Mandating masks builds on the same idea that everyone doing a small thing can go a long way to improving everyone else's ability to avoid the virus, he said. "When folks are out in public places where they cannot social distance, like in stores and on public transportation, everyone needs to wear a face covering for your own protection."
In other COVID-19 related updates on Friday:
Baker indicated last week's appeal to get Massachusetts residents to continue seeking medical attention for non-COVID issues is paying off.
"I'm pleased to say that we have heard from several of our colleagues in the hospital community that people have been coming into the [emergency department]," Baker said. "People have been reacquainting themselves in some cases with the healthcare system. And we think that continues to be critically important.
"And we do know there have been hundreds of thousands of telehealth visits that have taken place between clinicians and patients since we put that emergency order in place some six weeks ago. That's turned out to be a very effective way for people to engage with their clinicians on a pretty regular basis without having to put either one in a face-to-face situation."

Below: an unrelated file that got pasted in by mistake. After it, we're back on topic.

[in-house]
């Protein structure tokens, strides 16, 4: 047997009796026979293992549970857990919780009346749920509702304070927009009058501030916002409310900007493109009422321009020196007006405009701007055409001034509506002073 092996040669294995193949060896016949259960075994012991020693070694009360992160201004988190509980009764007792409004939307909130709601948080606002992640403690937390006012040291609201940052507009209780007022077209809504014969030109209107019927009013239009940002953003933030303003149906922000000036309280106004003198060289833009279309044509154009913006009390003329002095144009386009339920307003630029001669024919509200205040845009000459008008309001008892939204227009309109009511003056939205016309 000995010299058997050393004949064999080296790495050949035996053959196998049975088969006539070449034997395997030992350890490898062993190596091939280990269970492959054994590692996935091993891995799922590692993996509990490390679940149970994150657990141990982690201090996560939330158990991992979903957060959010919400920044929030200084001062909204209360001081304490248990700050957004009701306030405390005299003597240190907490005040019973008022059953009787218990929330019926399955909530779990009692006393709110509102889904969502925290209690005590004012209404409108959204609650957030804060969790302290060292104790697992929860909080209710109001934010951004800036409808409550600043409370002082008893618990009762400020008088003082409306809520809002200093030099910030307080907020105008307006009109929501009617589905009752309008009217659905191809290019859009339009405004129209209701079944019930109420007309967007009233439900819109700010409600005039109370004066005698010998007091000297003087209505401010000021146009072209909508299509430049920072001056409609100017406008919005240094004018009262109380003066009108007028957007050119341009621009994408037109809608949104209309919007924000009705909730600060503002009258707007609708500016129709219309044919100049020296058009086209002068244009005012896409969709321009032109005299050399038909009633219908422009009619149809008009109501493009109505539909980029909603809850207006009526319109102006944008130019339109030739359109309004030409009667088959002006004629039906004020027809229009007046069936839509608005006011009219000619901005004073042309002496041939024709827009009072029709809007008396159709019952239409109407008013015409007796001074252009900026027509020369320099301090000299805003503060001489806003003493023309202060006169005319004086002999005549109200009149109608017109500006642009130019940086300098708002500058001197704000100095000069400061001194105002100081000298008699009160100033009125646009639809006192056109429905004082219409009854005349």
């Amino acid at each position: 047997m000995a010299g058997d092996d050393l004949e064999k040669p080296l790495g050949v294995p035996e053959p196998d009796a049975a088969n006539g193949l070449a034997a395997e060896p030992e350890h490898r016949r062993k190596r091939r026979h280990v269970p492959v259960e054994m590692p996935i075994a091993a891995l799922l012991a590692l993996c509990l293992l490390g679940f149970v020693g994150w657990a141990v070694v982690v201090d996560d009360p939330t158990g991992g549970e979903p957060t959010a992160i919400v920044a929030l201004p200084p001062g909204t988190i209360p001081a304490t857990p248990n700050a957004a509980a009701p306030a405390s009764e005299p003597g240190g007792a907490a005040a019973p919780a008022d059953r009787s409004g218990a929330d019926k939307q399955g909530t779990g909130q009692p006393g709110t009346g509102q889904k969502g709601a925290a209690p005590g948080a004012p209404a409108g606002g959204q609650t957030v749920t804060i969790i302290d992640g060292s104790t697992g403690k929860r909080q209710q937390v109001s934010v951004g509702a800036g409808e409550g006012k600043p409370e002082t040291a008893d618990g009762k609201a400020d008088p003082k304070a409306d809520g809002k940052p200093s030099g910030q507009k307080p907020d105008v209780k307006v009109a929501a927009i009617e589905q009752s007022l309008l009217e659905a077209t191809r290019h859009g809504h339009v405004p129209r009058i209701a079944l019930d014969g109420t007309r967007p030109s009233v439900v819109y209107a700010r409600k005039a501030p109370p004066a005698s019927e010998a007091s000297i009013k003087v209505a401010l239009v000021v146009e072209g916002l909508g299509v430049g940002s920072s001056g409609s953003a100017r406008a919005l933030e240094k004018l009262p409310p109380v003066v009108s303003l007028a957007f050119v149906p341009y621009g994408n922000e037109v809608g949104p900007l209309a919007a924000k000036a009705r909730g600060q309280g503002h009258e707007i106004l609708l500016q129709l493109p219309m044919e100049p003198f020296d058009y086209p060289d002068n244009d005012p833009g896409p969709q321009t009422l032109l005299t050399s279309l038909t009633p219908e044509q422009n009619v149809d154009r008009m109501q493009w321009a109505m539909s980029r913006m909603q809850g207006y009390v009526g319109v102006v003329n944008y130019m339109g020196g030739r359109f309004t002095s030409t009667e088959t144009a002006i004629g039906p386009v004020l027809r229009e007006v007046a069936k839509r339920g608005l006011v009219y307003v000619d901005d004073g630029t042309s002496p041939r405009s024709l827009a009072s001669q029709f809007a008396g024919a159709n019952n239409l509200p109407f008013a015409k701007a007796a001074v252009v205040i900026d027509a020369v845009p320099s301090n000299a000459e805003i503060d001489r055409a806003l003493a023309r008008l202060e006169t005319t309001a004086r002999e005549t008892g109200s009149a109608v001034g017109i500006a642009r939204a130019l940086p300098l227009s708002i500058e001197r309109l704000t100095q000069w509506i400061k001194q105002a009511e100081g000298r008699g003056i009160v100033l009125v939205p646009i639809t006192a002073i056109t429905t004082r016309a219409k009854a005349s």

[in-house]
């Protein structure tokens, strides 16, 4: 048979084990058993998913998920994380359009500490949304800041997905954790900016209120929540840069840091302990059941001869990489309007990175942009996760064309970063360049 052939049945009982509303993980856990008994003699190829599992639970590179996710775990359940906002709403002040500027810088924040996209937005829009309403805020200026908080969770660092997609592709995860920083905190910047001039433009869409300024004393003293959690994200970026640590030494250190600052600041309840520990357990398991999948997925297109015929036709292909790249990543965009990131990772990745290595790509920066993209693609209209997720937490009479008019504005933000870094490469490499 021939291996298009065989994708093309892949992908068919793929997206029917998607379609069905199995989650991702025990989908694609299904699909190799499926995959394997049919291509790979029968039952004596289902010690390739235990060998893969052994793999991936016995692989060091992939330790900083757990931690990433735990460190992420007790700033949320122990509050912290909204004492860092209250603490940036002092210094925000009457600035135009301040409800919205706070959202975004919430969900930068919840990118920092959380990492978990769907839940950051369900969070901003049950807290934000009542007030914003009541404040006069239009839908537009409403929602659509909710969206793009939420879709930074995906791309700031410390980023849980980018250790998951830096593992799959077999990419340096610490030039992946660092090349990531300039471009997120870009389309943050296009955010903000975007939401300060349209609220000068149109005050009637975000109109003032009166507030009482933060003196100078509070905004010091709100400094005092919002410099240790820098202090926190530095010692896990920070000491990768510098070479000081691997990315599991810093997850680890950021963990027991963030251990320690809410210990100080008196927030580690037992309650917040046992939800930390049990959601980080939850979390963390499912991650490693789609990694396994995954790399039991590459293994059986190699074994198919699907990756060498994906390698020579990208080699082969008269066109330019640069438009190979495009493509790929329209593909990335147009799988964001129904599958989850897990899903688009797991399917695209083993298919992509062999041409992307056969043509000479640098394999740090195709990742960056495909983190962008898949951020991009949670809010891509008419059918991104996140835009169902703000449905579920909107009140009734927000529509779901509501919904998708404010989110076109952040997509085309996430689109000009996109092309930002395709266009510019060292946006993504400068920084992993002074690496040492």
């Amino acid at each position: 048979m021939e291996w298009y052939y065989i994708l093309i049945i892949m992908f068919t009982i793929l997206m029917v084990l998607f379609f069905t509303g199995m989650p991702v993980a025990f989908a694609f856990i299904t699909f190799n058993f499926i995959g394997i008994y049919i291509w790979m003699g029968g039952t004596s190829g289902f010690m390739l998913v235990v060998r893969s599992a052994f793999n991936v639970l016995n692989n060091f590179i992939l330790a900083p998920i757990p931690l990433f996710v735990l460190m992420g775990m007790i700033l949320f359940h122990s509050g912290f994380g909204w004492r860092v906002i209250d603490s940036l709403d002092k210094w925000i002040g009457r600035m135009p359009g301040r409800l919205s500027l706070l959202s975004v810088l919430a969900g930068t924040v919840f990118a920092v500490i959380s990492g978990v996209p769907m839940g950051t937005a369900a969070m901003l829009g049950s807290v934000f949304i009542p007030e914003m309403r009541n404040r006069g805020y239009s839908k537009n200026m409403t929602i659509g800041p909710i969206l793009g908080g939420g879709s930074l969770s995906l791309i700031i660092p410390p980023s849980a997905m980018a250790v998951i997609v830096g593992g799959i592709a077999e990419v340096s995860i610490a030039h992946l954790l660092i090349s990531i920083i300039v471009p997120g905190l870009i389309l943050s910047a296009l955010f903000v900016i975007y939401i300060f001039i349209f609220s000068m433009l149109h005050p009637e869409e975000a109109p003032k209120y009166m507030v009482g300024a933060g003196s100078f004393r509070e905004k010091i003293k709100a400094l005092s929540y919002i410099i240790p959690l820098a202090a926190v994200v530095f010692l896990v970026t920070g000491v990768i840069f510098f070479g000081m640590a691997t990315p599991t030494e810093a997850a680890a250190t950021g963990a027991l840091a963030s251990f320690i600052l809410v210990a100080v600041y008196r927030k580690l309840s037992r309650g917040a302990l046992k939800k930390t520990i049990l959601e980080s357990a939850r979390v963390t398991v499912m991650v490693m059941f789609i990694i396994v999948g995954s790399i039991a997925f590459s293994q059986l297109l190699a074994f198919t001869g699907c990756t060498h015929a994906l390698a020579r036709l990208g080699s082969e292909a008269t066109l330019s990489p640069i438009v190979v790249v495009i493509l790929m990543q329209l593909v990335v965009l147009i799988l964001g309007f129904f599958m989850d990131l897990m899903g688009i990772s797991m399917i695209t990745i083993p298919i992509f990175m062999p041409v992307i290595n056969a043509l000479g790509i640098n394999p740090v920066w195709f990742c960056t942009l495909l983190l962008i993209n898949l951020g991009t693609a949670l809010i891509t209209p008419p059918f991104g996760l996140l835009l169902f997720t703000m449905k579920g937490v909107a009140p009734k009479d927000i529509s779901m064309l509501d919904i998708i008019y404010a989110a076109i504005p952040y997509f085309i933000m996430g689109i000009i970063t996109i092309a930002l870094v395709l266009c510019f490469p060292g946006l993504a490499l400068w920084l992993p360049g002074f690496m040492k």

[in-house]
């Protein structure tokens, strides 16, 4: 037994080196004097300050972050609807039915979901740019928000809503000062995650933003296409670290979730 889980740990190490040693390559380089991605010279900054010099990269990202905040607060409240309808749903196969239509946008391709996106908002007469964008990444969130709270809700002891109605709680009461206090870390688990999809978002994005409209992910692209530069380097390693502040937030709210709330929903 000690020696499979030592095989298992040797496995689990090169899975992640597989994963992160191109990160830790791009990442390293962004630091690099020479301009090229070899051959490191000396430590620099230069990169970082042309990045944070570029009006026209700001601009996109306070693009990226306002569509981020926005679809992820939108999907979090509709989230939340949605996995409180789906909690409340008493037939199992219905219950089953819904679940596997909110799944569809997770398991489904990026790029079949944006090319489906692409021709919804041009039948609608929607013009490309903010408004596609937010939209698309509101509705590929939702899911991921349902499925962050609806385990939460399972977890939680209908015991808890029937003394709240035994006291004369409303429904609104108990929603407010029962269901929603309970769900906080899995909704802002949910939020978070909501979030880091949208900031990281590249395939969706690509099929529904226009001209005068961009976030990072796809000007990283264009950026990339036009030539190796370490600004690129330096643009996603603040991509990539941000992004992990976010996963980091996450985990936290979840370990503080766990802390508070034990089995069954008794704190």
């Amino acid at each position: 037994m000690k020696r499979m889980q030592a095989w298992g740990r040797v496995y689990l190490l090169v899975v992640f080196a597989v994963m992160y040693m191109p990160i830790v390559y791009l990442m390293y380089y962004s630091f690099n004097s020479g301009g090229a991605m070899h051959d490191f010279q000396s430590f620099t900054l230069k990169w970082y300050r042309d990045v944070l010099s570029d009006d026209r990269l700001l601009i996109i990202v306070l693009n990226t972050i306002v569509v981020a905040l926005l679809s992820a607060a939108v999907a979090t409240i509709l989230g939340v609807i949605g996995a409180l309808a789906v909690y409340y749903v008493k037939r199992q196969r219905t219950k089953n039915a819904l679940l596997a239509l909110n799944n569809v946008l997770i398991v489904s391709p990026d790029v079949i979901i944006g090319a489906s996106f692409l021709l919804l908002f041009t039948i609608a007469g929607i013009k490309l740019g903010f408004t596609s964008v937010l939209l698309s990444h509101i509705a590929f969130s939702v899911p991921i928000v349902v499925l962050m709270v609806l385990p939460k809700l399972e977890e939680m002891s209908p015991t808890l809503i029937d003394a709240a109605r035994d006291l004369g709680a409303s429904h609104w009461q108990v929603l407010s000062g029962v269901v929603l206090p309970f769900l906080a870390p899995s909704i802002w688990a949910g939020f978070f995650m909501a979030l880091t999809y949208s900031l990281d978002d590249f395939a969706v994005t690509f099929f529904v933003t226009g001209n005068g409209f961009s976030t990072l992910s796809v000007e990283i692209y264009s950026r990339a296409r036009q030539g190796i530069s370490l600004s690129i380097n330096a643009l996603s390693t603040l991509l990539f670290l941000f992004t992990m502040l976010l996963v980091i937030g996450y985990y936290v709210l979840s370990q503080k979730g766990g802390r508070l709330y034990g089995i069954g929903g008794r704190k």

One of the first official acts of the Baker administration at the start of the COVID-19 crisis was to make telehealth visits a required covered benefit under health insurance plans in the commonwealth.
• Baker acknowledged the delivery Friday of 50 ventilators donated by New Jersey to Massachusetts to help with the crisis.
"We estimated that we needed roughly 1,000 ventilators," he said. "We got 400 from the stockpile, 400 from New York, 50 from manufacturers and nine that were donated. Getting 50 more from the state of New Jersey I would describe as, first of all, a generous act on their part, and an insurance policy for us."

Updated with more information at 4:01 p.m.

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Lenox Woman Scores With Retired Racehorse in Thoroughbred Competition

By Brittany PolitoiBerkshires Staff

LENOX, Mass.— Ashley Stump and her horse Golden Giant are celebrating a job well done on their performance in the Retired Racehorse Project's $135,000 Thoroughbred Makeover competition in Lexington, Ky.

"He was actually fabulous, we had some really good hunter rounds and the jumper rounds went really well with only little minor things overall," Stump said. "Against the professionals and juniors and amateurs we had placed 12th in Jumpers and 17th in Hunters and there's well over 50 horses in each."

Out of about 50 competitors, the duo ranked 6th place amateur in the Hunter Division and 7th place amateur in the Jumper Division.  

They also ranked 12th in the Jumper Division and 17th in the Hunter Division against professionals, amateurs, and juniors.

These competitions focus on a horse's pace, style over fences, manners under saddle, rhythm, relaxation, and style of movement. Horses and trainers come from 46 states and four Canadian provinces to compete.

The Thoroughbred Makeover competition ran from Oct. 12-17.